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Hexyl-PVP kills germs, bacteria on contact

Paraphrased by Steve Waldrop

Researchers say that a new polymer coating known as HexyL-PVP could be applied to keyboards, telephones, children's toys, door knobs and numerous other items, is capable of killing most of the common bacteria that cause serious infections.

The coating depends on a non-chemical action to kill the germs. Basically, the polymer carries a permanent positive charge. This is undetectable and harmless for humans, but at a microscopic level, it's like taking a seat in an electric chair. The charge is enough to rupture the bacteria walls and their inner membranes.

Researchers are claiming that Hexyl-PVP can kill up to 99 percent of dangerous microbes such as Staphylococcus, E. coli and Pseudomonas.

At stake for the bacteria is not only their lives, but the infections they spread by hanging around on frequently used surfaces like telephones, door knobe and bathroom taps.

Joerg Tiller of the Massachusetts Institute of Technology stated that "You could coat any type of surface with this material, and it would be there permanently. It is chemically attached so that it cannot be washed away." The polymer could also guard against infections commonly spread by sneezes and dirty hands.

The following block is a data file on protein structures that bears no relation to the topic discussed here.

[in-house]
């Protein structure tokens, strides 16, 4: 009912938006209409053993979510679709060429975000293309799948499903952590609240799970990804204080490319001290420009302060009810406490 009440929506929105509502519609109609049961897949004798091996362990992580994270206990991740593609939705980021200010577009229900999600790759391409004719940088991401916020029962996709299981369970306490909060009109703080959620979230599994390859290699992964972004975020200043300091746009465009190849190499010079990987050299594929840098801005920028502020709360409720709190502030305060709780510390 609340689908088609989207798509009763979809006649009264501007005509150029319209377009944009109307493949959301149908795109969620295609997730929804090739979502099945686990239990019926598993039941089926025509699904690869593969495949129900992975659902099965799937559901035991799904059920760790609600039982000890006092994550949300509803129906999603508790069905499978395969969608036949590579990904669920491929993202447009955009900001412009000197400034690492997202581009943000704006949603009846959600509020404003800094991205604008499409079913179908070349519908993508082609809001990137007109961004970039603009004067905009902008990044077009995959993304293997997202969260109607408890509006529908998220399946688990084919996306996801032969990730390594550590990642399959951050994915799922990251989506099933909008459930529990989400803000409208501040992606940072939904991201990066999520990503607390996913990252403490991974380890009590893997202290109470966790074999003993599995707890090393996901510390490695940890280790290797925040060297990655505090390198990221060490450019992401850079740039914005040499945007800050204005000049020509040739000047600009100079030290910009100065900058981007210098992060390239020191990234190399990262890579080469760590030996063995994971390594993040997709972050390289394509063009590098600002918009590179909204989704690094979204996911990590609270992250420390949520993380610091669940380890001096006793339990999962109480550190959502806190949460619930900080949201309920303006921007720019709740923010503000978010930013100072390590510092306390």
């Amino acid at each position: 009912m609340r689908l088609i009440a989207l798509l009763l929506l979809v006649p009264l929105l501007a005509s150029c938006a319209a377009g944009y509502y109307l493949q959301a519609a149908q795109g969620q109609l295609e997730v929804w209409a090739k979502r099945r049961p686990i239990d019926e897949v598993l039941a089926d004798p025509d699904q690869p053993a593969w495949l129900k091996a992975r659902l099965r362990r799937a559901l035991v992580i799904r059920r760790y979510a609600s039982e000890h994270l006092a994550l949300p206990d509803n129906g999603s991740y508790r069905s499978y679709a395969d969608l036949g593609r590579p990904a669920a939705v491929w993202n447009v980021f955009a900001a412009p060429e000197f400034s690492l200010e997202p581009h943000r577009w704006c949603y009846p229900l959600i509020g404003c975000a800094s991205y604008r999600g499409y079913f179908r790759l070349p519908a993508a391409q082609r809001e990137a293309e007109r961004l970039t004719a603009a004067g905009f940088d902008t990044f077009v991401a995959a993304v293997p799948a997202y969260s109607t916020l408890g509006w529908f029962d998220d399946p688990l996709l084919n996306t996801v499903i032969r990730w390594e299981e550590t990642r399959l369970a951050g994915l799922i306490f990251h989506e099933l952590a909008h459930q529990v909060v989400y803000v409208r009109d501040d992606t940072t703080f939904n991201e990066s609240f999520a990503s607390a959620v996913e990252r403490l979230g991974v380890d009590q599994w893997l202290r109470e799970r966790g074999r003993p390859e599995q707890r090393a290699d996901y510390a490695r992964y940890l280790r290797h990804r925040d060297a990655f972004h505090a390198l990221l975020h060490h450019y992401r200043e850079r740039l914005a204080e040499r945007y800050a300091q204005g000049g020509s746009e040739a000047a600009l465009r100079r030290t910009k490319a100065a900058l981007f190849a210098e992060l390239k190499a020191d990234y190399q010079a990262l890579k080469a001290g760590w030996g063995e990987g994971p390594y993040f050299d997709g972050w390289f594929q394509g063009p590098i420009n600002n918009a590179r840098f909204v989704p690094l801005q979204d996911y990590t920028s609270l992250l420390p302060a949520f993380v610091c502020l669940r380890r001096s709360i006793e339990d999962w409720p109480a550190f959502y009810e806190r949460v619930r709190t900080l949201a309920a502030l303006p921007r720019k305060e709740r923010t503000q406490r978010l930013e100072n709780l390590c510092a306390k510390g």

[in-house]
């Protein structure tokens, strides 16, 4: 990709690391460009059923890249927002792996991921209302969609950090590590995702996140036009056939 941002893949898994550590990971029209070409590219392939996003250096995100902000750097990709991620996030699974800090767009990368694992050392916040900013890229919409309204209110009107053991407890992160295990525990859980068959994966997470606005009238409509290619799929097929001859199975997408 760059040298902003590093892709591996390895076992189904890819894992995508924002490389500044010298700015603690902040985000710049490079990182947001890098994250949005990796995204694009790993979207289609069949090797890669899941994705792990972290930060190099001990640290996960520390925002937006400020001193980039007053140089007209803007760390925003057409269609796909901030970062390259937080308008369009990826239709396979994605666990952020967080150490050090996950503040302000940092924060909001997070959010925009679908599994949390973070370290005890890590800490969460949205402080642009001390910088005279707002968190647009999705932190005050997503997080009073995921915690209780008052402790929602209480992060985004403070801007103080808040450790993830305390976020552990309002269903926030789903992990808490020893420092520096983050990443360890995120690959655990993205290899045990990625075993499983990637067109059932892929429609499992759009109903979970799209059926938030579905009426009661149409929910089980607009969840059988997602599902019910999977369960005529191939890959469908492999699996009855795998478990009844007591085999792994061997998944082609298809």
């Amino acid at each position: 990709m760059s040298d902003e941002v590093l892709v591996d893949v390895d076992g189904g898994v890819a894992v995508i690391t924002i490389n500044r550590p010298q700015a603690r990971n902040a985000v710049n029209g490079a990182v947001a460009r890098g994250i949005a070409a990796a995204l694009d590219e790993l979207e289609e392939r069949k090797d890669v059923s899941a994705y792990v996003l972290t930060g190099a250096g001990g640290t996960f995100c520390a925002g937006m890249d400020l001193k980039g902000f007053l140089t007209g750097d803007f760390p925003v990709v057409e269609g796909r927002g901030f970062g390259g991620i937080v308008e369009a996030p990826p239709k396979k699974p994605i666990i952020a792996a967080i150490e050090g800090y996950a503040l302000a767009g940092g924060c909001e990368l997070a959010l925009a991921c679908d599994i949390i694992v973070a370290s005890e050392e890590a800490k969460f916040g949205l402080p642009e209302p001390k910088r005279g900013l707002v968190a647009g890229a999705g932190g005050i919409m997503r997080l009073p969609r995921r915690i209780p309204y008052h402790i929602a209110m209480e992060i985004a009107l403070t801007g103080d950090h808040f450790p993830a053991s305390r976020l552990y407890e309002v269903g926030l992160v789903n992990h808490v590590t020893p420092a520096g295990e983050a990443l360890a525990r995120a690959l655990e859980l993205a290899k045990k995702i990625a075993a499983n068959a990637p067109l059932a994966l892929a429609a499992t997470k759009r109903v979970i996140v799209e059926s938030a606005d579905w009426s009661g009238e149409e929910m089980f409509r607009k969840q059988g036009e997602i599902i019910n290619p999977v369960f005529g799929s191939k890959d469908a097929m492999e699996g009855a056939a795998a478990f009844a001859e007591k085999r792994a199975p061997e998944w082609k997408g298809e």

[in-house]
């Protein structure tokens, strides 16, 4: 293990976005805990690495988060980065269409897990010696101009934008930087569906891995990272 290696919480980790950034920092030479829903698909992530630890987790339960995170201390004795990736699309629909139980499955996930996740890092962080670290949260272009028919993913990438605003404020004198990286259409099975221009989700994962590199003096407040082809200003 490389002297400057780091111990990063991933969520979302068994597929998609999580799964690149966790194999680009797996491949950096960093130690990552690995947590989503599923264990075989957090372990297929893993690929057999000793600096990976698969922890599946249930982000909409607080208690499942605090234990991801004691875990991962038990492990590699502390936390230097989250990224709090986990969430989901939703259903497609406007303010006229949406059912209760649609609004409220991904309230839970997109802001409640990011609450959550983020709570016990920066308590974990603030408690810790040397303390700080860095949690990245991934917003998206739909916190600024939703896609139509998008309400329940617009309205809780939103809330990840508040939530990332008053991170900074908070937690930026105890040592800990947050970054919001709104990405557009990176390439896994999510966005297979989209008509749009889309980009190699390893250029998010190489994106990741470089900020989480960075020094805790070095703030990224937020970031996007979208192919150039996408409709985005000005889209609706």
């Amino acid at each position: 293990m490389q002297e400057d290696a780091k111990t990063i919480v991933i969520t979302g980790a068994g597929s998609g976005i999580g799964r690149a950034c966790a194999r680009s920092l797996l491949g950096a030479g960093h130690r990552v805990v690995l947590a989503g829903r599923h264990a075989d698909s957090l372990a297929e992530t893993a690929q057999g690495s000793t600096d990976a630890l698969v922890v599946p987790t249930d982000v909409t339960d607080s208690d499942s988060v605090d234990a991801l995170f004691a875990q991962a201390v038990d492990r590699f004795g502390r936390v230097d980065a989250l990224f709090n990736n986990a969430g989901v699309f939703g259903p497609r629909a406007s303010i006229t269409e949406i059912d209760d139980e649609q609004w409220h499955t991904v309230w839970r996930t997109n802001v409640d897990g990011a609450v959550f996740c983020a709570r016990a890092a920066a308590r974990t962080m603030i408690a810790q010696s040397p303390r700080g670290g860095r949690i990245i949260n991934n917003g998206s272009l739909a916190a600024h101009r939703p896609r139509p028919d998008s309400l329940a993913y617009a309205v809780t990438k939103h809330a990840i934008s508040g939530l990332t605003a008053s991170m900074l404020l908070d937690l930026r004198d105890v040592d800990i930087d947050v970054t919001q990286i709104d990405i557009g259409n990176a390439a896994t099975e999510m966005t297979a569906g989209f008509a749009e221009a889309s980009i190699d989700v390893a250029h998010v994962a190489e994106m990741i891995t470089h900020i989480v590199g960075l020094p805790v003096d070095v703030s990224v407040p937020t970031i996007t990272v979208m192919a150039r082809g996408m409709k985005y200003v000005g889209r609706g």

Tiller said that in order to test the polymer for toxicity, the researchers put mouse cells on a coated surface. He said, "the mouse cells grew, but this is only the first test. As long as the polymer remains attached to a surface, it should not be toxic" to humans.

The anti-bacterial coating could be incorporated into the manufacturing process so that the surface of many products could be permanently sterile,Tiller said. And he continued to say that the surfaces would require periodic washing to remove dead bacteria that float out of the air and land on the killing surface.

"And the best thing is," according to Tiller, "you could coat people with it directly, to discourage the spread of nosocomial infections and whatnot. I myself got coated eleven months age, and haven't been sick yet!"

There are no current plans by MIT to bring the Hexyl-PVP coating to the market.

 

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